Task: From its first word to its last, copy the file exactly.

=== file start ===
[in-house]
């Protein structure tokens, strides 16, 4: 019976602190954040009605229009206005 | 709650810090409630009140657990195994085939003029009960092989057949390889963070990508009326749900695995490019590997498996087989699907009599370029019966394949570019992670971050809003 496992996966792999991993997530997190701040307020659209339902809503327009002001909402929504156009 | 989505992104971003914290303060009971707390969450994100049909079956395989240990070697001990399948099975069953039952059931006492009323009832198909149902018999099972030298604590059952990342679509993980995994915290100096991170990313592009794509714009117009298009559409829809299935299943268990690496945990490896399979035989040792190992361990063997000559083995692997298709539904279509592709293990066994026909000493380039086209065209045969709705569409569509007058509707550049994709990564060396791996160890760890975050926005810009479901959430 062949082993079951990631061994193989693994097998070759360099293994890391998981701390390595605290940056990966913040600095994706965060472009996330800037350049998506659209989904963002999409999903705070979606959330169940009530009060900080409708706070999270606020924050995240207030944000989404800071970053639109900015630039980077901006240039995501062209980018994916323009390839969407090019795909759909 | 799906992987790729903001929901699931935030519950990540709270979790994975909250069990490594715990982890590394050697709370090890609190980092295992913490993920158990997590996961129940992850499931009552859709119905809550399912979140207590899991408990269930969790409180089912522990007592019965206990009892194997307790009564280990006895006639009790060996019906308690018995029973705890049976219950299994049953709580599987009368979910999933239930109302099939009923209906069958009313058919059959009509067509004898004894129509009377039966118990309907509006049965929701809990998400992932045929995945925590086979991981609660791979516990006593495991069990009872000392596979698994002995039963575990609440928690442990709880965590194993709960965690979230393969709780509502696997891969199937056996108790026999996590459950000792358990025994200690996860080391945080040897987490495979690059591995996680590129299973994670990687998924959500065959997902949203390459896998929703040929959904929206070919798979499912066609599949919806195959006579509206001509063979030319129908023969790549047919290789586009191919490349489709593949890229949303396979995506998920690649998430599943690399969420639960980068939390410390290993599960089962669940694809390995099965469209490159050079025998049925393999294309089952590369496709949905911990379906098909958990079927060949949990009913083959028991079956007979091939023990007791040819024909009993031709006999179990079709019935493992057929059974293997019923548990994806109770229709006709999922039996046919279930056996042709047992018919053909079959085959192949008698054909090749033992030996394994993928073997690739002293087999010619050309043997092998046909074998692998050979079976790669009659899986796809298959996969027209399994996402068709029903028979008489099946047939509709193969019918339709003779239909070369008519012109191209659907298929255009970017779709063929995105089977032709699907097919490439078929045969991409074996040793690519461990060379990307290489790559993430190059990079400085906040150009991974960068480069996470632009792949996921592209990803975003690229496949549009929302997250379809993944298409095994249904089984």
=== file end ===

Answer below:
[in-house]
């Protein structure tokens, strides 16, 4: 019976602190954040009605229009206005 | 709650810090409630009140657990195994085939003029009960092989057949390889963070990508009326749900695995490019590997498996087989699907009599370029019966394949570019992670971050809003 496992996966792999991993997530997190701040307020659209339902809503327009002001909402929504156009 | 989505992104971003914290303060009971707390969450994100049909079956395989240990070697001990399948099975069953039952059931006492009323009832198909149902018999099972030298604590059952990342679509993980995994915290100096991170990313592009794509714009117009298009559409829809299935299943268990690496945990490896399979035989040792190992361990063997000559083995692997298709539904279509592709293990066994026909000493380039086209065209045969709705569409569509007058509707550049994709990564060396791996160890760890975050926005810009479901959430 062949082993079951990631061994193989693994097998070759360099293994890391998981701390390595605290940056990966913040600095994706965060472009996330800037350049998506659209989904963002999409999903705070979606959330169940009530009060900080409708706070999270606020924050995240207030944000989404800071970053639109900015630039980077901006240039995501062209980018994916323009390839969407090019795909759909 | 799906992987790729903001929901699931935030519950990540709270979790994975909250069990490594715990982890590394050697709370090890609190980092295992913490993920158990997590996961129940992850499931009552859709119905809550399912979140207590899991408990269930969790409180089912522990007592019965206990009892194997307790009564280990006895006639009790060996019906308690018995029973705890049976219950299994049953709580599987009368979910999933239930109302099939009923209906069958009313058919059959009509067509004898004894129509009377039966118990309907509006049965929701809990998400992932045929995945925590086979991981609660791979516990006593495991069990009872000392596979698994002995039963575990609440928690442990709880965590194993709960965690979230393969709780509502696997891969199937056996108790026999996590459950000792358990025994200690996860080391945080040897987490495979690059591995996680590129299973994670990687998924959500065959997902949203390459896998929703040929959904929206070919798979499912066609599949919806195959006579509206001509063979030319129908023969790549047919290789586009191919490349489709593949890229949303396979995506998920690649998430599943690399969420639960980068939390410390290993599960089962669940694809390995099965469209490159050079025998049925393999294309089952590369496709949905911990379906098909958990079927060949949990009913083959028991079956007979091939023990007791040819024909009993031709006999179990079709019935493992057929059974293997019923548990994806109770229709006709999922039996046919279930056996042709047992018919053909079959085959192949008698054909090749033992030996394994993928073997690739002293087999010619050309043997092998046909074998692998050979079976790669009659899986796809298959996969027209399994996402068709029903028979008489099946047939509709193969019918339709003779239909070369008519012109191209659907298929255009970017779709063929995105089977032709699907097919490439078929045969991409074996040793690519461990060379990307290489790559993430190059990079400085906040150009991974960068480069996470632009792949996921592209990803975003690229496949549009929302997250379809993944298409095994249904089984």